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Google is looking to popular YouTube channels to help kids discern fake news

Could this possibly help?

 

Josh Katzowitz

Internet Culture

Published Mar 21, 2018   Updated Mar 21, 2018, 11:23 pm CDT

In an effort to combat the spread of fake news, Google wants to partner with at least two YouTube science channels to assist in its literacy efforts, Polygon reported Wednesday.

Over the next two years, Google wants to spend a total of $10 million to help educate children about which news is real and which is not. As Polygon notes, Google is planning to team with science channels like AsapSCIENCE (7.5 million subscribers) and Smarter Every Day (5.5 million subscribers) to help with that enterprise.

According to Google, both sites are interested in working together to help the cause. Other channels that focus on education or news also could be interested in helping children determine whether the YouTube video they’re watching or the news article they’re reading is legitimate.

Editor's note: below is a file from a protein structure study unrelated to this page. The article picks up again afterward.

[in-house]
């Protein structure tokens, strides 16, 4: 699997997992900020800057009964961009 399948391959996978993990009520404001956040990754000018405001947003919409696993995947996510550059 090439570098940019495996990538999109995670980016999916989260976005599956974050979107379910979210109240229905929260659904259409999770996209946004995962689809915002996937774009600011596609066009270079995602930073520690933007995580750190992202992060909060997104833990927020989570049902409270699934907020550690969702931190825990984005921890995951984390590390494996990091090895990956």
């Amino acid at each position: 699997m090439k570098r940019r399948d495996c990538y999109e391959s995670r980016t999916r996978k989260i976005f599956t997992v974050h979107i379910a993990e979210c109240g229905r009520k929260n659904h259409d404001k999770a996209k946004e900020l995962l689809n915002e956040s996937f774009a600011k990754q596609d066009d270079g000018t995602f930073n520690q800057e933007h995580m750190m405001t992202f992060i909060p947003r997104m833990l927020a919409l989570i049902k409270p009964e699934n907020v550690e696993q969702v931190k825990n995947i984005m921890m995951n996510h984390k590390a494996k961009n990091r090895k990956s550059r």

The timing of the report isn’t all that surprising, considering YouTube has recently faced questions about why children are seeing conspiracy theory videos on the YouTube Kids app and why the site can’t stop other disturbing content from reaching the eyes of younger views.

The site has also been beset with other conspiracy videos in the wake of domestic terrorism and school shootings, and the site’s algorithm has helped lead millions of people to that content. At the South by Southwest tech conference last week, YouTube CEO Susan Wojcicki said the site would begin implementing “information cues” (as one example, a link to Wikipedia) on some videos that would help lead people to more truthful information.

“If there is an important news event, we want to be delivering the right information,” Wojcicki said.

While it’s incumbent on YouTube to take that stance, it would also be nice to see the younger generations learning what to look for when the presence of fake news is nearby. Perhaps some of the platform’s most popular channels can help with that.

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*First Published: Mar 21, 2018, 11:22 pm CDT